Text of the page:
When examining the quality and prolific nature of Sue Monk Kidd”s writing, one cannot help but be amazed that her career got off to such a late start. Though Kidd was a passionate writer during her childhood years in South Carolina, she ceased writing during adolescence, prompted by both dwindling confidence and the occupational restrictions placed on her because of her gender. She instead became a nurse, and continued in this profession until the age of 30, at which point she had, in her words, “a defining moment” and began to write.
Kidd will be reading from her first novel, “The Secret Life of Bees” at 7 p.m. tonight at Borders.
Kidd began in 1988 with “God”s Joyful Surprise,” a memoir that contemplated her own early-life spiritual introspection. She then followed in 1990 with “When the Heart Waits,” a second memoir that recalled her mid-life personal and religious rediscovery in which she utilized teachings from an array of sources including Jesuit monks and Carl Jung.
In 1996, Kidd made an indelible mark on feminist theology with her third memoir “Dance of the Dissident Daughter”. This was Kidd”s autobiographical chronicle of spiritual awakening, independent of, or perhaps more accurately, in response to the paternalistic nature of the organized religion of her upbringing. During this period, she also published hundreds of articles and essays expanding on her perceptions of psychology, spirituality, and gender.
It would have appeared as though Kidd, who was then in her forties, had found her literary niche in feminist religious studies and introspective non-fiction. Kidd, however, had other plans.
In 1993, she began writing and publishing short works of fiction in magazines and journals and quickly established herself as a skillful and proficient writer of both fiction and non-fiction. Kidd received much praise and many prestigious awards during the time period from 1993 to 1996, including the South Carolina Literature Fellowship and a Poets and Writers Award. In 1997, she began her eagerly anticipated first novel.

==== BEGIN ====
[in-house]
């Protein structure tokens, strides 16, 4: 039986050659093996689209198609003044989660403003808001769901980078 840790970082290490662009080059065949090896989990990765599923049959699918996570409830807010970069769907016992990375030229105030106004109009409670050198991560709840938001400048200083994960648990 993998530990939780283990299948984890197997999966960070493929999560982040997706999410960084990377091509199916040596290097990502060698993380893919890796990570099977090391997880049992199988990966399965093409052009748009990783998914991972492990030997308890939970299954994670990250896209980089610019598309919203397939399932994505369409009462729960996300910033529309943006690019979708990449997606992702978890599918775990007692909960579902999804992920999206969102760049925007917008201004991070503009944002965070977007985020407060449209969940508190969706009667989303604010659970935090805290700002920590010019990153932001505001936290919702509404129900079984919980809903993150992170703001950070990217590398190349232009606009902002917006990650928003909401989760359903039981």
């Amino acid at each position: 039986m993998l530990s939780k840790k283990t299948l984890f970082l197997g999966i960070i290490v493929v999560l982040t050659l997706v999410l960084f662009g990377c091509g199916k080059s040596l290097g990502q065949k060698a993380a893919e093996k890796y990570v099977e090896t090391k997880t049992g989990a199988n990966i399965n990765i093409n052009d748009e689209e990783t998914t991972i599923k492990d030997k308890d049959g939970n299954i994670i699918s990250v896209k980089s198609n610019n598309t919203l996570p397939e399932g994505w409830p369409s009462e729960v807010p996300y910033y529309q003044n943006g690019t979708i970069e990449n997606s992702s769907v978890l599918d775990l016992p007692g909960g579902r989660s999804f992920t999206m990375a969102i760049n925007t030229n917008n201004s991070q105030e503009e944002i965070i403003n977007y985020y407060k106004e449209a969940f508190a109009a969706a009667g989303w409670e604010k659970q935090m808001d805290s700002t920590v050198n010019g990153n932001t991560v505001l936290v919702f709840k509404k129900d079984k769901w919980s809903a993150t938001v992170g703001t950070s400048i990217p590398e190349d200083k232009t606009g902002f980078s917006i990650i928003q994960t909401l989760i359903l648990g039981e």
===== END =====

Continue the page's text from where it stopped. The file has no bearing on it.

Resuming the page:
“The Secret Life of Bees” abounds with the richness and eccentricities that embody Southern writing, and Kidd”s style recalls such female Southern authors as Eudora Welty and Elizabeth Spencer. The plot centers on Lily, a 14-year-old girl whose mother passes away when she is a small child, and Rosaleen, the fiercely protective black housekeeper who serves as Lily”s surrogate mother.
The racially charged South of the 1960s sets the background for the story, and provides the conflict that forces the two to flee and seek protection with a trio of black, bee-keeping sisters.
“The Secret Life of Bees” seems to be the logical literary progression into fiction, given Kidd”s feminist and spiritual past. Kidd intermingles themes of racism, religion and adolescent coming-of-age, and manages to succeed without pretension. The resulting story is artfully told and celebrates the relationships that exist between mothers and daughters, both actual and adopted, investigations into one”s self worth and most importantly, the inherent strength of women. Kidd”s first novel was a long time coming, but it was well worth the wait.